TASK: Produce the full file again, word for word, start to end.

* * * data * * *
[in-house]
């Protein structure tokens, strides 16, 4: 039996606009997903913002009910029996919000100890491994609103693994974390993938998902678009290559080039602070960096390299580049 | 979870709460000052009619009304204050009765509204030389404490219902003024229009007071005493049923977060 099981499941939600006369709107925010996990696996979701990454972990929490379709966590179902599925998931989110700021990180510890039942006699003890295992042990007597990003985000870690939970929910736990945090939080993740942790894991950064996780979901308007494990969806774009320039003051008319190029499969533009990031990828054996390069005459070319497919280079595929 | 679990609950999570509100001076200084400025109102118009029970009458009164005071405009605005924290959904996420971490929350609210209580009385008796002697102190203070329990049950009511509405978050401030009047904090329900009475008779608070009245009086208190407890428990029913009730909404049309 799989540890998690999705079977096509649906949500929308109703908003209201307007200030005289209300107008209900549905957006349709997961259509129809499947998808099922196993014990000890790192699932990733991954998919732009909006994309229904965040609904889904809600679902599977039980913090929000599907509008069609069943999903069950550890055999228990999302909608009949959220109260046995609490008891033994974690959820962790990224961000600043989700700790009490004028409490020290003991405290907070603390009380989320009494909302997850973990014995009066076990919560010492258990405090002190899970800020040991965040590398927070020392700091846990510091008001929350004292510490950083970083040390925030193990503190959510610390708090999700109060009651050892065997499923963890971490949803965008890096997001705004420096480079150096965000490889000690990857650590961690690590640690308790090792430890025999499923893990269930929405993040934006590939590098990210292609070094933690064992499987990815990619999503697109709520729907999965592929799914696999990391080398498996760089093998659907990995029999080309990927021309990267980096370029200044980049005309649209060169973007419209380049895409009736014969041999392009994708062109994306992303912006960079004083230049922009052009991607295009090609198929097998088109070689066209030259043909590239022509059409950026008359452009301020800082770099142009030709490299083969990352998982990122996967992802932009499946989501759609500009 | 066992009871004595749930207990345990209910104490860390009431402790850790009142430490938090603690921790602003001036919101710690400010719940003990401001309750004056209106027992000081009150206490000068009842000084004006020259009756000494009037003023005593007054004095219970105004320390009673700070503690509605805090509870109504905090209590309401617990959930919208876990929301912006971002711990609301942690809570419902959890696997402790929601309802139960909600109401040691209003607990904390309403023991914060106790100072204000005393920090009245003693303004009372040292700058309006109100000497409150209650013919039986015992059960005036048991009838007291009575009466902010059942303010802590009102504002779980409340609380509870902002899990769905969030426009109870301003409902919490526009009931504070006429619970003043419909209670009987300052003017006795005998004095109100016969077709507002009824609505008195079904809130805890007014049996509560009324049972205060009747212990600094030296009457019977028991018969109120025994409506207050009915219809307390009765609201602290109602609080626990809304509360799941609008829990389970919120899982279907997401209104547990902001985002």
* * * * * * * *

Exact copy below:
[in-house]
């Protein structure tokens, strides 16, 4: 039996606009997903913002009910029996919000100890491994609103693994974390993938998902678009290559080039602070960096390299580049 | 979870709460000052009619009304204050009765509204030389404490219902003024229009007071005493049923977060 099981499941939600006369709107925010996990696996979701990454972990929490379709966590179902599925998931989110700021990180510890039942006699003890295992042990007597990003985000870690939970929910736990945090939080993740942790894991950064996780979901308007494990969806774009320039003051008319190029499969533009990031990828054996390069005459070319497919280079595929 | 679990609950999570509100001076200084400025109102118009029970009458009164005071405009605005924290959904996420971490929350609210209580009385008796002697102190203070329990049950009511509405978050401030009047904090329900009475008779608070009245009086208190407890428990029913009730909404049309 799989540890998690999705079977096509649906949500929308109703908003209201307007200030005289209300107008209900549905957006349709997961259509129809499947998808099922196993014990000890790192699932990733991954998919732009909006994309229904965040609904889904809600679902599977039980913090929000599907509008069609069943999903069950550890055999228990999302909608009949959220109260046995609490008891033994974690959820962790990224961000600043989700700790009490004028409490020290003991405290907070603390009380989320009494909302997850973990014995009066076990919560010492258990405090002190899970800020040991965040590398927070020392700091846990510091008001929350004292510490950083970083040390925030193990503190959510610390708090999700109060009651050892065997499923963890971490949803965008890096997001705004420096480079150096965000490889000690990857650590961690690590640690308790090792430890025999499923893990269930929405993040934006590939590098990210292609070094933690064992499987990815990619999503697109709520729907999965592929799914696999990391080398498996760089093998659907990995029999080309990927021309990267980096370029200044980049005309649209060169973007419209380049895409009736014969041999392009994708062109994306992303912006960079004083230049922009052009991607295009090609198929097998088109070689066209030259043909590239022509059409950026008359452009301020800082770099142009030709490299083969990352998982990122996967992802932009499946989501759609500009 | 066992009871004595749930207990345990209910104490860390009431402790850790009142430490938090603690921790602003001036919101710690400010719940003990401001309750004056209106027992000081009150206490000068009842000084004006020259009756000494009037003023005593007054004095219970105004320390009673700070503690509605805090509870109504905090209590309401617990959930919208876990929301912006971002711990609301942690809570419902959890696997402790929601309802139960909600109401040691209003607990904390309403023991914060106790100072204000005393920090009245003693303004009372040292700058309006109100000497409150209650013919039986015992059960005036048991009838007291009575009466902010059942303010802590009102504002779980409340609380509870902002899990769905969030426009109870301003409902919490526009009931504070006429619970003043419909209670009987300052003017006795005998004095109100016969077709507002009824609505008195079904809130805890007014049996509560009324049972205060009747212990600094030296009457019977028991018969109120025994409506207050009915219809307390009765609201602290109602609080626990809304509360799941609008829990389970919120899982279907997401209104547990902001985002």